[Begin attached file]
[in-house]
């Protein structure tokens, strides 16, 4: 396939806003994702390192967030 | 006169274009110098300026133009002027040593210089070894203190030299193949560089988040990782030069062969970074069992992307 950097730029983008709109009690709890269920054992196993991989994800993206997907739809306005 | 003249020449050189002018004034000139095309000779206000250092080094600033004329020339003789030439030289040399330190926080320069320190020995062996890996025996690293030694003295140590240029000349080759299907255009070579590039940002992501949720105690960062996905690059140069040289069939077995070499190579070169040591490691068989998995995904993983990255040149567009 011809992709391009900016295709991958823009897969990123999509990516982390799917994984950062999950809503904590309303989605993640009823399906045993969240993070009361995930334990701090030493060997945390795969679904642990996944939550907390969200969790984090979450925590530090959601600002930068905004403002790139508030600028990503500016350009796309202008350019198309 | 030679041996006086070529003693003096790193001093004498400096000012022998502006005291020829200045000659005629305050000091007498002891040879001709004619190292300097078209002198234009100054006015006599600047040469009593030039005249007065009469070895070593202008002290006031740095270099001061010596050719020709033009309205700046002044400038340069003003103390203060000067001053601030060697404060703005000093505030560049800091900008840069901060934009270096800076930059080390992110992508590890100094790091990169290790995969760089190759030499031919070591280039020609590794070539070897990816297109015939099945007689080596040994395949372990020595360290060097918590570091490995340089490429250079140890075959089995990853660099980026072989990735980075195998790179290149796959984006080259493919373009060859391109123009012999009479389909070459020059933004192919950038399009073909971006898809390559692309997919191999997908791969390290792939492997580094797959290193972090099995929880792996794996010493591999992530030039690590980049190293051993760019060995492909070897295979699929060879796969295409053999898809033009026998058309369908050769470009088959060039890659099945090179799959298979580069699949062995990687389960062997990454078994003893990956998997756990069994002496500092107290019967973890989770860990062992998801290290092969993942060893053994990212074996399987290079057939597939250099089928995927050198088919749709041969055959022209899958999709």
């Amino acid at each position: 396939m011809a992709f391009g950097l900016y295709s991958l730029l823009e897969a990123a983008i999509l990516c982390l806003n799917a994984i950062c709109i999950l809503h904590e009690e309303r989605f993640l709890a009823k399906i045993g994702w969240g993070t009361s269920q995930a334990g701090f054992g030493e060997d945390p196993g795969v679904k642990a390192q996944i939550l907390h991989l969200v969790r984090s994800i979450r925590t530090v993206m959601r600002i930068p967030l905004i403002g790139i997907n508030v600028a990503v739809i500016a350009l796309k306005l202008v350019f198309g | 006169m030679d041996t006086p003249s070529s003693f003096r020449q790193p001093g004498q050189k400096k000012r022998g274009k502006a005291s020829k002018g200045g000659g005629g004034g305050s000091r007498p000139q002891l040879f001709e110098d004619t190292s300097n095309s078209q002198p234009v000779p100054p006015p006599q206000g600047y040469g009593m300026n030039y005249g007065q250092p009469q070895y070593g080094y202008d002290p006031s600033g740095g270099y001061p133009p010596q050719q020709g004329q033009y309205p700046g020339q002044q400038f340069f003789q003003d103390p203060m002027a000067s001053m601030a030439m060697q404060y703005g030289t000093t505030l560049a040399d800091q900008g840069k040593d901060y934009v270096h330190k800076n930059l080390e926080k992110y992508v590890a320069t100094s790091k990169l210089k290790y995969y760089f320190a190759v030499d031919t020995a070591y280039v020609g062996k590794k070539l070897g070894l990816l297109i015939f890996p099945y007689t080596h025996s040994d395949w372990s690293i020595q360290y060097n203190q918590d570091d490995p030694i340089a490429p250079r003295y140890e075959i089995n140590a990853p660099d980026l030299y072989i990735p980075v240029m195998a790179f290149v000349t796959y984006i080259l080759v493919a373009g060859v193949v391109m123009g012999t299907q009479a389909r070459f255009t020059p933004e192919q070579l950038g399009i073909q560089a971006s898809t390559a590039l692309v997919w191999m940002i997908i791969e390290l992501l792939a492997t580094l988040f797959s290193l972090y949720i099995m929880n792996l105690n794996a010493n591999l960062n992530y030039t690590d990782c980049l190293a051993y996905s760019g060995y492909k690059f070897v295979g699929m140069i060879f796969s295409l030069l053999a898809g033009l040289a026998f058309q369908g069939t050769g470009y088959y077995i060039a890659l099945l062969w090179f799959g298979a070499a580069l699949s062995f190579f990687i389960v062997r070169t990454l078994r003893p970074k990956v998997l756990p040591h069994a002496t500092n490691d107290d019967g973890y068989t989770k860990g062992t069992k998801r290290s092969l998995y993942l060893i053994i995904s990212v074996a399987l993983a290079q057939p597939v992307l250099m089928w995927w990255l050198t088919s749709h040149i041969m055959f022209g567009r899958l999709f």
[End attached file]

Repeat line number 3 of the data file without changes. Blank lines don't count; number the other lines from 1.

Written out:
């Amino acid at each position: 396939m011809a992709f391009g950097l900016y295709s991958l730029l823009e897969a990123a983008i999509l990516c982390l806003n799917a994984i950062c709109i999950l809503h904590e009690e309303r989605f993640l709890a009823k399906i045993g994702w969240g993070t009361s269920q995930a334990g701090f054992g030493e060997d945390p196993g795969v679904k642990a390192q996944i939550l907390h991989l969200v969790r984090s994800i979450r925590t530090v993206m959601r600002i930068p967030l905004i403002g790139i997907n508030v600028a990503v739809i500016a350009l796309k306005l202008v350019f198309g | 006169m030679d041996t006086p003249s070529s003693f003096r020449q790193p001093g004498q050189k400096k000012r022998g274009k502006a005291s020829k002018g200045g000659g005629g004034g305050s000091r007498p000139q002891l040879f001709e110098d004619t190292s300097n095309s078209q002198p234009v000779p100054p006015p006599q206000g600047y040469g009593m300026n030039y005249g007065q250092p009469q070895y070593g080094y202008d002290p006031s600033g740095g270099y001061p133009p010596q050719q020709g004329q033009y309205p700046g020339q002044q400038f340069f003789q003003d103390p203060m002027a000067s001053m601030a030439m060697q404060y703005g030289t000093t505030l560049a040399d800091q900008g840069k040593d901060y934009v270096h330190k800076n930059l080390e926080k992110y992508v590890a320069t100094s790091k990169l210089k290790y995969y760089f320190a190759v030499d031919t020995a070591y280039v020609g062996k590794k070539l070897g070894l990816l297109i015939f890996p099945y007689t080596h025996s040994d395949w372990s690293i020595q360290y060097n203190q918590d570091d490995p030694i340089a490429p250079r003295y140890e075959i089995n140590a990853p660099d980026l030299y072989i990735p980075v240029m195998a790179f290149v000349t796959y984006i080259l080759v493919a373009g060859v193949v391109m123009g012999t299907q009479a389909r070459f255009t020059p933004e192919q070579l950038g399009i073909q560089a971006s898809t390559a590039l692309v997919w191999m940002i997908i791969e390290l992501l792939a492997t580094l988040f797959s290193l972090y949720i099995m929880n792996l105690n794996a010493n591999l960062n992530y030039t690590d990782c980049l190293a051993y996905s760019g060995y492909k690059f070897v295979g699929m140069i060879f796969s295409l030069l053999a898809g033009l040289a026998f058309q369908g069939t050769g470009y088959y077995i060039a890659l099945l062969w090179f799959g298979a070499a580069l699949s062995f190579f990687i389960v062997r070169t990454l078994r003893p970074k990956v998997l756990p040591h069994a002496t500092n490691d107290d019967g973890y068989t989770k860990g062992t069992k998801r290290s092969l998995y993942l060893i053994i995904s990212v074996a399987l993983a290079q057939p597939v992307l250099m089928w995927w990255l050198t088919s749709h040149i041969m055959f022209g567009r899958l999709f």